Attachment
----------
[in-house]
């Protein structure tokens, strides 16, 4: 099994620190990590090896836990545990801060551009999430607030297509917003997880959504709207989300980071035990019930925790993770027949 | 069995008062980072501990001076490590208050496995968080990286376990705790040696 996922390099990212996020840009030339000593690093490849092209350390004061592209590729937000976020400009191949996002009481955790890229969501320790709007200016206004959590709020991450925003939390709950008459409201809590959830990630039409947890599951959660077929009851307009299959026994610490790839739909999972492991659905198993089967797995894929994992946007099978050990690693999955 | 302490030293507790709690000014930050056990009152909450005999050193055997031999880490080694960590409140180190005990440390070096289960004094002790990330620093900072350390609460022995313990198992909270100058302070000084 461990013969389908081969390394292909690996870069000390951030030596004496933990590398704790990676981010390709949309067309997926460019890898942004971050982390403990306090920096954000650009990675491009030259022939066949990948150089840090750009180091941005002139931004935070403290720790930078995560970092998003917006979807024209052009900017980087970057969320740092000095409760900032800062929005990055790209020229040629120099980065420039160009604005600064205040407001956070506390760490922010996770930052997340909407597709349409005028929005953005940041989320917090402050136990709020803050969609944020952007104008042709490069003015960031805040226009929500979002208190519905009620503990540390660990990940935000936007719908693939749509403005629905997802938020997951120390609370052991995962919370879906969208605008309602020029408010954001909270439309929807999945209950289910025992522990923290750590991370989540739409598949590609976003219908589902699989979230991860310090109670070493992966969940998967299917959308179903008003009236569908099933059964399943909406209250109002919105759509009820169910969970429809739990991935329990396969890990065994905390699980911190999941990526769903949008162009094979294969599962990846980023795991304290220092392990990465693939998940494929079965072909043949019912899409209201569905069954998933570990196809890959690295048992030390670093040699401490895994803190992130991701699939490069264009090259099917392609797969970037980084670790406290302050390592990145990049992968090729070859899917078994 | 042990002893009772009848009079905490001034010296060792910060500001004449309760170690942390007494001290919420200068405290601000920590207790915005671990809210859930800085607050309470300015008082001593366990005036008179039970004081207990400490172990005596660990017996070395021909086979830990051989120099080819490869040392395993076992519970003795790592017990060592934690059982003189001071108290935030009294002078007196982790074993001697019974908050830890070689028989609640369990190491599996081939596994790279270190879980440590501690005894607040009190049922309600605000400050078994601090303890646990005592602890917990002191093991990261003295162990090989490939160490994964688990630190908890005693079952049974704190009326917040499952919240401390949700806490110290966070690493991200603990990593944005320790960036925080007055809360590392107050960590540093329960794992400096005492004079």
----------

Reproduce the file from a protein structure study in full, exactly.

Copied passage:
[in-house]
């Protein structure tokens, strides 16, 4: 099994620190990590090896836990545990801060551009999430607030297509917003997880959504709207989300980071035990019930925790993770027949 | 069995008062980072501990001076490590208050496995968080990286376990705790040696 996922390099990212996020840009030339000593690093490849092209350390004061592209590729937000976020400009191949996002009481955790890229969501320790709007200016206004959590709020991450925003939390709950008459409201809590959830990630039409947890599951959660077929009851307009299959026994610490790839739909999972492991659905198993089967797995894929994992946007099978050990690693999955 | 302490030293507790709690000014930050056990009152909450005999050193055997031999880490080694960590409140180190005990440390070096289960004094002790990330620093900072350390609460022995313990198992909270100058302070000084 461990013969389908081969390394292909690996870069000390951030030596004496933990590398704790990676981010390709949309067309997926460019890898942004971050982390403990306090920096954000650009990675491009030259022939066949990948150089840090750009180091941005002139931004935070403290720790930078995560970092998003917006979807024209052009900017980087970057969320740092000095409760900032800062929005990055790209020229040629120099980065420039160009604005600064205040407001956070506390760490922010996770930052997340909407597709349409005028929005953005940041989320917090402050136990709020803050969609944020952007104008042709490069003015960031805040226009929500979002208190519905009620503990540390660990990940935000936007719908693939749509403005629905997802938020997951120390609370052991995962919370879906969208605008309602020029408010954001909270439309929807999945209950289910025992522990923290750590991370989540739409598949590609976003219908589902699989979230991860310090109670070493992966969940998967299917959308179903008003009236569908099933059964399943909406209250109002919105759509009820169910969970429809739990991935329990396969890990065994905390699980911190999941990526769903949008162009094979294969599962990846980023795991304290220092392990990465693939998940494929079965072909043949019912899409209201569905069954998933570990196809890959690295048992030390670093040699401490895994803190992130991701699939490069264009090259099917392609797969970037980084670790406290302050390592990145990049992968090729070859899917078994 | 042990002893009772009848009079905490001034010296060792910060500001004449309760170690942390007494001290919420200068405290601000920590207790915005671990809210859930800085607050309470300015008082001593366990005036008179039970004081207990400490172990005596660990017996070395021909086979830990051989120099080819490869040392395993076992519970003795790592017990060592934690059982003189001071108290935030009294002078007196982790074993001697019974908050830890070689028989609640369990190491599996081939596994790279270190879980440590501690005894607040009190049922309600605000400050078994601090303890646990005592602890917990002191093991990261003295162990090989490939160490994964688990630190908890005693079952049974704190009326917040499952919240401390949700806490110290966070690493991200603990990593944005320790960036925080007055809360590392107050960590540093329960794992400096005492004079």